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October 1, 1957


Appeal, No. 43, Oct. T., 1957, from decree of Court of Common Pleas No. 4 of Philadelphia County, Dec. T., 1953, No. 1207, in case of Robert Alban McCauley, also known as Robert A. McCauley v. Vreny L. A. McCauley. Decree affirmed.


George A. Butler, for appellant.

Francis E. Marshall, for appellee.

Before Rhodes, P.j., Hirt, Gunther, Wright, Woodside, and Ervin, JJ. (watkins, J., absent).

Author: Hirt

[ 184 Pa. Super. Page 362]


Plaintiff, a pilot in the American Air Force, was stationed in Germany when the parties were married in Wiesbaden on June 14, 1948. The defendant, a German by birth resided in Berlin. After the marriage

[ 184 Pa. Super. Page 363]

    the parties remained in Germany until July 30, 1948 when they came to America. Following their arrival at Philadelphia they lived with plaintiff's mother in the home at 4532 Franklin Avenue. From there they went to the City of New York where they lived at various addresses until June 1949 when the defendant went back to Berlin and did not return for eleven months. In the interval the plaintiff remained in New York. On defendant's return in 1950 they lived on Long Island until February 7, 1951; plaintiff then was recalled to active duty at Randolph Air Force base in San Antonio, Texas. The defendant accompanied him and lived with him near the base in a house which they rented. When in June 19, 1951, the plaintiff was transferred to an Air Force base in California the defendant was unwilling to accompany him. She then left him and returned to Germany. The separation was final. On December 1, 1951 the plaintiff was ordered overseas to Japan and he was in active service from December 20, 1951 until February 17, 1953, stationed at Okinawa. At the end of the Korean hostilities he was assigned to Langley Air Force Base in Virginia and he is presently stationed there. Since the marriage in 1948 the parties have lived together a total of but 24 months.

The complaint in this case was filed on December 16, 1953 charging indignities and desertion; service on defendant was had in Europe by registered mail on January 6, 1954. A master was appointed and the defendant was given more than one month's notice of a hearing scheduled for May 4, 1954. When she indicated that she was without sufficient funds, but wished to defend the action, experienced and competent counsel was assigned to represent her through the Legal Aid Society of Philadelphia. Six hearings were had before the master between May 4, 1954 and February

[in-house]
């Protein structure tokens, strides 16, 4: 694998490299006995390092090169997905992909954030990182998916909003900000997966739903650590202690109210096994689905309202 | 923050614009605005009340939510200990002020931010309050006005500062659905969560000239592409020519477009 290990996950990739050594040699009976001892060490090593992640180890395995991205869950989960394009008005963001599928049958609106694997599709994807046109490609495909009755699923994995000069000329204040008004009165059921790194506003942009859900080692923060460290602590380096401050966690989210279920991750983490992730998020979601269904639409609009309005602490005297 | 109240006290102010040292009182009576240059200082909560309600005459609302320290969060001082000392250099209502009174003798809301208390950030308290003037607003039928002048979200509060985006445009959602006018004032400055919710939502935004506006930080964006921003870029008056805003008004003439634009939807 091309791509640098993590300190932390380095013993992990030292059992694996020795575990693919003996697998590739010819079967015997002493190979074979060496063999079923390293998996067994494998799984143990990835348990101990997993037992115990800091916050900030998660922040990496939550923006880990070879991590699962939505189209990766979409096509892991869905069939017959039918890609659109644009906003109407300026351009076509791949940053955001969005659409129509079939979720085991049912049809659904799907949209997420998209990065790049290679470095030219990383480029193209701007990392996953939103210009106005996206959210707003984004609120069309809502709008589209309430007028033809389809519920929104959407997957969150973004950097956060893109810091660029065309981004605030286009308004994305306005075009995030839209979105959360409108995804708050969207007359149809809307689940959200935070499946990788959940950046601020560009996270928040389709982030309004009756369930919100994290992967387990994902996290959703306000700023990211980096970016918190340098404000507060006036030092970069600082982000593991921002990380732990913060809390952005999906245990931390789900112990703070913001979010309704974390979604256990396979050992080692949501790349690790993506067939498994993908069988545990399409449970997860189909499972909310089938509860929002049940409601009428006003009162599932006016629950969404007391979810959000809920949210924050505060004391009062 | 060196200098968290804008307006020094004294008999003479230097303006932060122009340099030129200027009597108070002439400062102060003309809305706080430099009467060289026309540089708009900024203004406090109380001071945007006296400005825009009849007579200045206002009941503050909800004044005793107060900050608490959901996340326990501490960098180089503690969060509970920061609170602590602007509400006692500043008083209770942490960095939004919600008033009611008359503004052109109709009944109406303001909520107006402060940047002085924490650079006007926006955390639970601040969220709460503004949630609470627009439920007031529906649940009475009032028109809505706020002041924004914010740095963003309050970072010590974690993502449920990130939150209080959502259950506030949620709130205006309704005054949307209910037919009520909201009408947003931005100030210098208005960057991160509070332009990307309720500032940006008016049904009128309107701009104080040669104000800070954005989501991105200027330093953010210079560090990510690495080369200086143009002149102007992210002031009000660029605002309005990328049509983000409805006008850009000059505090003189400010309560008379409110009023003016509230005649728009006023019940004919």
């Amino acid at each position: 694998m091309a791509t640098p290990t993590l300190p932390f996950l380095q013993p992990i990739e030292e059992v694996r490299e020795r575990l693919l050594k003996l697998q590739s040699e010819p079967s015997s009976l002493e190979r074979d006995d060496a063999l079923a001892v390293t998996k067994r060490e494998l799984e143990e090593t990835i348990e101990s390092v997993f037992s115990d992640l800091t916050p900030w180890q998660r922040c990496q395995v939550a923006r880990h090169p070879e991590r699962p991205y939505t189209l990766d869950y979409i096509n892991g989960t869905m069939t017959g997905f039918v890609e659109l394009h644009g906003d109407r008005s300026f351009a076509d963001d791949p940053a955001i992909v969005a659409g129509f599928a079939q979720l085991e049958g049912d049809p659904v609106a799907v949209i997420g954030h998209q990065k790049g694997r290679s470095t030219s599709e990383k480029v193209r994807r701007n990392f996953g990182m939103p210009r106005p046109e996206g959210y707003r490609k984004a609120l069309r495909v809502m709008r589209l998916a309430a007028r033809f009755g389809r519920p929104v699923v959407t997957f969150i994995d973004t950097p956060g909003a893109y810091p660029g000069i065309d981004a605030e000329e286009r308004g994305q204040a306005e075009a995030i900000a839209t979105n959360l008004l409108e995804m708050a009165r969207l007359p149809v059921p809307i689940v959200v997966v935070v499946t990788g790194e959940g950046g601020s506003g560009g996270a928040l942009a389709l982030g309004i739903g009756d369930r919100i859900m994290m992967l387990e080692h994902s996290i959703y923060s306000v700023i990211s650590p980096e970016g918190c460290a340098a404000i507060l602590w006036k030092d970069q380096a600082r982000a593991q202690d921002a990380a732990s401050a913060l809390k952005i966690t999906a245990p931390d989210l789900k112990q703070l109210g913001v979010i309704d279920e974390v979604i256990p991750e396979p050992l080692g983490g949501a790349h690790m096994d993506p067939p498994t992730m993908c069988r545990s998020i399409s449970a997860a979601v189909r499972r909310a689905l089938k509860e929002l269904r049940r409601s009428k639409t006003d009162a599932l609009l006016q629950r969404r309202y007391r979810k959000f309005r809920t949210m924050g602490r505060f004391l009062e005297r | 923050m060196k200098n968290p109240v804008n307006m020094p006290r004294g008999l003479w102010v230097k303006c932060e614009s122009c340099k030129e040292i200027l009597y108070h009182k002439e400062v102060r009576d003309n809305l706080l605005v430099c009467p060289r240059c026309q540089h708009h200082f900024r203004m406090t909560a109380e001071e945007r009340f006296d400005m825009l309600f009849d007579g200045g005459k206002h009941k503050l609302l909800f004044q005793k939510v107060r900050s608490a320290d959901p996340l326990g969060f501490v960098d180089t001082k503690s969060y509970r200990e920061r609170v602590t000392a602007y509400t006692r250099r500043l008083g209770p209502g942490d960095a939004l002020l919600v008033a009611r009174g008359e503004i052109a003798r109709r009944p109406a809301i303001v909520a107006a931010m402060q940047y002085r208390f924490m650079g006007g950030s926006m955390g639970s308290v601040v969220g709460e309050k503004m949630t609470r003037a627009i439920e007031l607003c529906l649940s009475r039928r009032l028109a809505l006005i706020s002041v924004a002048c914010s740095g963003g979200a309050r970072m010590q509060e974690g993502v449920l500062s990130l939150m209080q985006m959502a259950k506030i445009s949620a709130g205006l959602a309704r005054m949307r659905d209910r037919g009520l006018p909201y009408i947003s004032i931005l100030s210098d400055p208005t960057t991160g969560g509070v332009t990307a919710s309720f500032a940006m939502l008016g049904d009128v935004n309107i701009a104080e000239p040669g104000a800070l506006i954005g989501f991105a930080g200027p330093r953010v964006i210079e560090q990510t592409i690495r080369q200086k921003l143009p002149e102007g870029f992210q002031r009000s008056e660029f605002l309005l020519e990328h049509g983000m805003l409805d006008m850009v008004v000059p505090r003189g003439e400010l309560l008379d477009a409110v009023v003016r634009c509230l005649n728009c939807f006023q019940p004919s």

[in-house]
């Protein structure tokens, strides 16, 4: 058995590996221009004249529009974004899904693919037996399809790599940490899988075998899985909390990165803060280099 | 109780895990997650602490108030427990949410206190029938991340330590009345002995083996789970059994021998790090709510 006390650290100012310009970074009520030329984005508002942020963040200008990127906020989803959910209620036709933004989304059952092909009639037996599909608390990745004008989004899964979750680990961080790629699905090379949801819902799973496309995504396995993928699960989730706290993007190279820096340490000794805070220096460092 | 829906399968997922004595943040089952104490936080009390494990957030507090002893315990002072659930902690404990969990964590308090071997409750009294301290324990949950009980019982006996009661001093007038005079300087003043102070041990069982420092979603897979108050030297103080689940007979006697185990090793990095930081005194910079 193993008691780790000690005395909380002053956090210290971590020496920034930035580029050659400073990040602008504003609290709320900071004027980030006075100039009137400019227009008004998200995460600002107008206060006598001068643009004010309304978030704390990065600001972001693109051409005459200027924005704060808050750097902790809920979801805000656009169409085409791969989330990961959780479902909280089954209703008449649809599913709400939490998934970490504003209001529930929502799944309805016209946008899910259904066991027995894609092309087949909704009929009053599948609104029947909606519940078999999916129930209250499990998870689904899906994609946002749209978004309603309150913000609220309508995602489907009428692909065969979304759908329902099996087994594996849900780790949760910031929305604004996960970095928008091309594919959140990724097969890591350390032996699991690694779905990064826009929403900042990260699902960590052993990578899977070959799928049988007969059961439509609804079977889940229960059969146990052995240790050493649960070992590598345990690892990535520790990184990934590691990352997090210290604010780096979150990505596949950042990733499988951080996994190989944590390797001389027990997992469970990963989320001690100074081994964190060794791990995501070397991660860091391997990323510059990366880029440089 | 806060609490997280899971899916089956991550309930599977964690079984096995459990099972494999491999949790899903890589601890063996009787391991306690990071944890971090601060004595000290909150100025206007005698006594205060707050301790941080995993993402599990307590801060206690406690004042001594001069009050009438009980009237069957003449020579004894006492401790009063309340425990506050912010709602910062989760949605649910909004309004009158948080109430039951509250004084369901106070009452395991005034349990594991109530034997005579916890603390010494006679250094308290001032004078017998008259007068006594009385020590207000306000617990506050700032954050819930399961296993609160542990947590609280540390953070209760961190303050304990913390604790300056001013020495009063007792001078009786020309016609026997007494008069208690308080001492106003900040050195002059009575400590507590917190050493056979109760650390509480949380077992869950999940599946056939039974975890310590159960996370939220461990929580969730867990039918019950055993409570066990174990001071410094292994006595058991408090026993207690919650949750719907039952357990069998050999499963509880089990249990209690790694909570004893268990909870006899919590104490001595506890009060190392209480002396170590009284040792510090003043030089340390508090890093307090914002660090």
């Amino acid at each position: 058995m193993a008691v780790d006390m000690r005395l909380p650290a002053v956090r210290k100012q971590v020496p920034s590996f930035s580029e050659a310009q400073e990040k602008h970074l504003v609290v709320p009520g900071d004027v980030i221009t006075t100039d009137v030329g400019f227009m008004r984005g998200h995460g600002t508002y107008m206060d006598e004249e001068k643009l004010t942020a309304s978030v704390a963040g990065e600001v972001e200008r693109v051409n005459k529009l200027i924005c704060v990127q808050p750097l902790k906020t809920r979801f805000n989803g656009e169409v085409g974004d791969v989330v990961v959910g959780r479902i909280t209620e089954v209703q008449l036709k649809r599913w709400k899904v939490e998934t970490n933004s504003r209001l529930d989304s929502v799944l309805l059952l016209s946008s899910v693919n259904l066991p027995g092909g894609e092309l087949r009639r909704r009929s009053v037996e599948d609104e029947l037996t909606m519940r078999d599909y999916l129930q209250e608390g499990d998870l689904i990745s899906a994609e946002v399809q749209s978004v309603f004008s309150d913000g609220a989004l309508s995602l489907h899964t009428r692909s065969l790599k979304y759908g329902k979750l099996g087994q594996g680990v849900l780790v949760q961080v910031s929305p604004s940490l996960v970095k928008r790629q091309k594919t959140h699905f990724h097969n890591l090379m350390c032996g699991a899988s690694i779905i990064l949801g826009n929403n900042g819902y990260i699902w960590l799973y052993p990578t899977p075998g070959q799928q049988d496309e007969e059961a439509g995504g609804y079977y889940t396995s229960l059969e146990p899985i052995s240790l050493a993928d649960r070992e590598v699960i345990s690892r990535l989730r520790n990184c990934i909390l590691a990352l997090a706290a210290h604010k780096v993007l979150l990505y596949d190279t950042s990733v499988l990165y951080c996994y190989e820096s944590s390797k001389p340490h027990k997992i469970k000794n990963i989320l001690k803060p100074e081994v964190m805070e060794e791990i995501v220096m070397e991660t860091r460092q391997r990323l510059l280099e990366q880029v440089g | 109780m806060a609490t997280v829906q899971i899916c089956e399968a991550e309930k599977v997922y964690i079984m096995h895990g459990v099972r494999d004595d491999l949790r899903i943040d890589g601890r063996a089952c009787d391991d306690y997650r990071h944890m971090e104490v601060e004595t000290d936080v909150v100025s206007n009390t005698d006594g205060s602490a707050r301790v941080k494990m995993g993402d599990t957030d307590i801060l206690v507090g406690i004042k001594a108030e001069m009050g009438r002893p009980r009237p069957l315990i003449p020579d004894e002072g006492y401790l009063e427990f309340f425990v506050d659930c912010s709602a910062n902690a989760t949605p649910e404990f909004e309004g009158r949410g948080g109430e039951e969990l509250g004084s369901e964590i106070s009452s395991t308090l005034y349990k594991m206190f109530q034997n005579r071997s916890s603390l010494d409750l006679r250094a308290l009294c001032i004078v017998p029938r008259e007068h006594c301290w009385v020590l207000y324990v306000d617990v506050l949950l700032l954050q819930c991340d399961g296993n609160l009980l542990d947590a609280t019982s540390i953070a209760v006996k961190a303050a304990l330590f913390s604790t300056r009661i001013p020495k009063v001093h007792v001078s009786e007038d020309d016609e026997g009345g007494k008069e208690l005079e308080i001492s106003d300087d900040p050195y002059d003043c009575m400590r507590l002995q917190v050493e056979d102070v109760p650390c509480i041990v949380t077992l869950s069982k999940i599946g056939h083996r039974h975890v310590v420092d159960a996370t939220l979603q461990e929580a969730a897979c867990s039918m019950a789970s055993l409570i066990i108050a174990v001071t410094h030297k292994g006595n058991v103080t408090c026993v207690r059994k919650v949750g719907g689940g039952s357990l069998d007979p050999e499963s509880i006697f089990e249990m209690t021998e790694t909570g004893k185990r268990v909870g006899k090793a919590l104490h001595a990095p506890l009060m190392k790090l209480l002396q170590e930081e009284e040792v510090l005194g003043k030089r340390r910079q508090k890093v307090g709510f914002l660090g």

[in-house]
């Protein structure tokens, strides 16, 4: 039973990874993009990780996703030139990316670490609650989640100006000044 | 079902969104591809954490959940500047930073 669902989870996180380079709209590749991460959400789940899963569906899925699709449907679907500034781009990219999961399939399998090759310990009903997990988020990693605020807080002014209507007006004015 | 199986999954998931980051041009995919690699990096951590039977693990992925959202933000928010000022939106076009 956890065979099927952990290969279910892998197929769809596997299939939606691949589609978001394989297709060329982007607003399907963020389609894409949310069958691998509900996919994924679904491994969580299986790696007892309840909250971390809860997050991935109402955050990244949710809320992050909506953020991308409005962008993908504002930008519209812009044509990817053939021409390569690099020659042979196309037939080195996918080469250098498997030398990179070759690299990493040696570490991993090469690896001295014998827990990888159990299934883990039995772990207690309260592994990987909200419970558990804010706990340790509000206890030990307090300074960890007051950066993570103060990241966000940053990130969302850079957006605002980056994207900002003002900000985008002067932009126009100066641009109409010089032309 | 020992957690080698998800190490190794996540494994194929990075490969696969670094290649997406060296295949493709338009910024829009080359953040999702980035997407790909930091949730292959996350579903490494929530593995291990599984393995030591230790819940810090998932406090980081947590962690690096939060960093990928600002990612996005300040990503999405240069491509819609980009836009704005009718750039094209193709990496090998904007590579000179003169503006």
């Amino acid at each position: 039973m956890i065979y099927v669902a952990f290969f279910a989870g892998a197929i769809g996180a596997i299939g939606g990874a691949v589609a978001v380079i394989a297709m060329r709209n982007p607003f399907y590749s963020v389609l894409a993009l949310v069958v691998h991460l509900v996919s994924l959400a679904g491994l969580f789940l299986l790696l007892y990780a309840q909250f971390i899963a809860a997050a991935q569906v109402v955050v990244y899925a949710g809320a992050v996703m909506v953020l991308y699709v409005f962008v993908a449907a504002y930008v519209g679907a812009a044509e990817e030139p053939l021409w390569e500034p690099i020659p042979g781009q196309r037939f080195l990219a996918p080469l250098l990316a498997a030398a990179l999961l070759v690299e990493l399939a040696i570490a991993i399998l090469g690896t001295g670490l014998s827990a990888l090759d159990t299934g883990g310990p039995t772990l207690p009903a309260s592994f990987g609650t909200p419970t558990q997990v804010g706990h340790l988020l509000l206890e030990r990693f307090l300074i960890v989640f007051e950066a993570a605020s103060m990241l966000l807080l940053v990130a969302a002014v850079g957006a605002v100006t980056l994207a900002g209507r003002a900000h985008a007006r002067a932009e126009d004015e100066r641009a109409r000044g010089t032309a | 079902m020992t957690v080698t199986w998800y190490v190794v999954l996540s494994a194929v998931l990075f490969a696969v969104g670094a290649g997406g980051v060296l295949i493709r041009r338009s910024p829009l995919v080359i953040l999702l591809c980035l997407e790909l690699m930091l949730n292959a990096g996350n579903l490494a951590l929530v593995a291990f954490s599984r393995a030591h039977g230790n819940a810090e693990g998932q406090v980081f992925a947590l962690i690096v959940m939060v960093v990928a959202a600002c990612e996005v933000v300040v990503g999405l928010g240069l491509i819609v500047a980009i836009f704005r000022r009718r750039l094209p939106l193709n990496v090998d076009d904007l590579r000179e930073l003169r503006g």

[ 184 Pa. Super. Page 3648]

, 1955. Defendant did not appear in person at any of the hearings but at the last two her counsel cross-examined plaintiff thoroughly and at length. The master filed his report recommending a divorce which was approved by the court on March 14, 1955 and a rule for final decree was entered. During the pendency of the rule and prior to the return day, the defendant came to America and appeared in this action for the first time. On her request to be heard, the court referred the case back to the master on May 13, 1955. Thereafter eight additional hearings, attended by both the defendant and her counsel, were held. At the conclusion of the hearings the master filed a supplemental report, again recommending a divorce, but on the ground of indignities alone, and the court in accordance therewith entered a final decree on June 25, 1956, from which the defendant took the present appeal. After reading the entire record of the testimony, comprising 985 pages in the transcript, we are convinced that the charge of indignities has been sustained. We well might dispose of the issues, as did the lower court, by adopting the recommendation of the master based on his impartial and discriminating review and appraisal of the testimony. However, we will refer briefly to the questions raised by defendant's counsel, who has represented her well since appearing in her interest.

Here, as before the master, the defendant argues that the court was without jurisdiction, alleging that the plaintiff in bringing the action was not a bona fide resident of Pennsylvania. There is no merit in the contention. Plaintiff was born in Philadelphia and resided in his parents' home until he entered military service in 1942. His service in this country until February ...

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